- Secure a ladder under the manhole and place a torch nearby for checking the ceiling space for any embers that may have landed
- Fill the bath, laundry trough and buckets with water to provide a water supply in the house for putting out any small fires that may start
- Cover your face with a cotton handkerchief to protect against smoke inhalation
- Place wet blankets or towels around window and door edges inside the house to stop smoke and embers from entering the house
- Check water supplies around your home and fill any additional containers
- Remove or place inside garden furniture, doormats and other loose items that could trap embers
- Hose down the side of the house facing the fire, and garden area close to the house
- Block downpipes and fill gutters with water
- Patrol your property for any embers and extinguish them using mops and buckets of water, backpack sprayers or a fire pump
- Turn on your sprinkler system if there is one installed
- Listen to ABC radio for regular updates of the fire situation
Most roofs will not burn, so don’t get up on your roof to hose it down as wet roofs are slippery and can be dangerous.
During the fire
Go inside when it becomes too hot to stay outside. The skin on your ears and hands will alert you that conditions have become too hot to survive outside. Your home will protect you from radiant heat while the fire front passes through – typically taking around ten to twenty minutes.
Take all fire fighting equipment inside with you, including tap fittings, hoses and the portable fire fighting pump, as these items may become very hot and even melt as the fire front passes through.
Stay inside your house while the fire front passes around the house and look out for burning embers landing inside the home. Extinguish any spot fires that start. Do not hide or take shelter in a part of your house where it is not possible to see the progress of the fire. Keep a watch of the situation and return outside as soon as the main fire front has passed to extinguish any small fires that may have started.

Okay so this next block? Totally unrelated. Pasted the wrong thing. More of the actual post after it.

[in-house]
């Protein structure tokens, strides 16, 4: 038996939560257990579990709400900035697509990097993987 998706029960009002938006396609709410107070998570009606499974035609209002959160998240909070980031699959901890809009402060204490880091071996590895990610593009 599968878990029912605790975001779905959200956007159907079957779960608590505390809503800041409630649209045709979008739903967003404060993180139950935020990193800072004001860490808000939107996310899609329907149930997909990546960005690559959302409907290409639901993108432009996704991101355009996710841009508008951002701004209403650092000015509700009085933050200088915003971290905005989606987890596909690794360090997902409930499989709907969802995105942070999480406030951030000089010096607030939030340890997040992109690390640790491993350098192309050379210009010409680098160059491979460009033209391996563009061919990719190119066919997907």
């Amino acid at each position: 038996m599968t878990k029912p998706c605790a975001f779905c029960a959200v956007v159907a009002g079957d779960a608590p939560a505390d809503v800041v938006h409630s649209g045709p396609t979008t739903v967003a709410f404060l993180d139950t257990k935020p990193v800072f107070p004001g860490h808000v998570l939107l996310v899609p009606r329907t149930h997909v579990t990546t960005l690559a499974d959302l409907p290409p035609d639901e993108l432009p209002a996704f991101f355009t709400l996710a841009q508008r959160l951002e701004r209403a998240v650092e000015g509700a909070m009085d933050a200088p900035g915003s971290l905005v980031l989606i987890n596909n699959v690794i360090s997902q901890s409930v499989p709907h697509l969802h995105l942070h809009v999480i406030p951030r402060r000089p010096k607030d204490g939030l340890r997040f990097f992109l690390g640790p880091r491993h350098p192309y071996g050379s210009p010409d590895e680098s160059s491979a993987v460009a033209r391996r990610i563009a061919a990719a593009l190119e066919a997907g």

If your house catches fire during the passage of the main fire front and you are unable to extinguish what has now become, in effect, a house fire, go outside onto burnt ground after the fire front has passed. Keep well away from the radiant heat that is being generated from the structure fire. Do not return inside the house for any reason.
After the fire front has passed
Continue to wear your personal protective clothing and go outside again as soon as it is safe. Safely water down the outside of the house, including the roof, and look out for small fires around your house.
Continue to look out for small fires and burning embers many hours after the fire has passed.
Check for burning embers:
- inside the roof
- under the floor boards
- under house spaces
- on verandas and wooden decking
- on timber window ledges and door sills
- on roof lines and in roof gutters
- around outdoor furniture
- on doormats
- in garden beds and mulch
- in wood heaps
- in sheds and carports
What to expect during a bushfire:
- Hot weather
- A lot of smoke and noise
- Loss of power and water
- Loss of phone
- Fire trucks and aircraft nearby
- Keep calm
- Take breaths
- Drink plenty of water
Defending you home during a bushfire can be a very frightening and emotional experience. The conditions will also make it physically demanding.
Find an emergency preparedness or recovery event near you.
|Get Ready - 6 Week Challenge
A weekly email from Katoomba/Leura RFS with topics such as what to do in the event of a bushfire, how to prepare your property, what to put in your Emergency Kit, and making a Plan B.
How to Prepare Your Children for Bush Fire Season - Belong Blue Mountains
Katoomba/Leura RFS - GetReady! Live Online
RFS Get Ready Weekend
|Spring Story Time - Blue Mountains Libraries
Wednesday 23rd September 11am
A Spring themed story time, including a story on bushfires.
Mid Mountains GetReady! Belong Blue Mountains
MOCS GetReady! Kids Quiz
Katoomba Parents GetReady! Belong Blue Mountains
|Get Ready Weekend - Blackheath
10am Saturday 7th November 2020
Blackheath RFS, Station Street, Blackheath
Drop by and chat with the RFS, BANC & Step by Step.
For more information visit www.banc.org.au
Mount Victoria Community Picnic
Mount Irvine Community Barbeque
Medlow Bath Get Ready BBQ
KHS Celebration and Reflection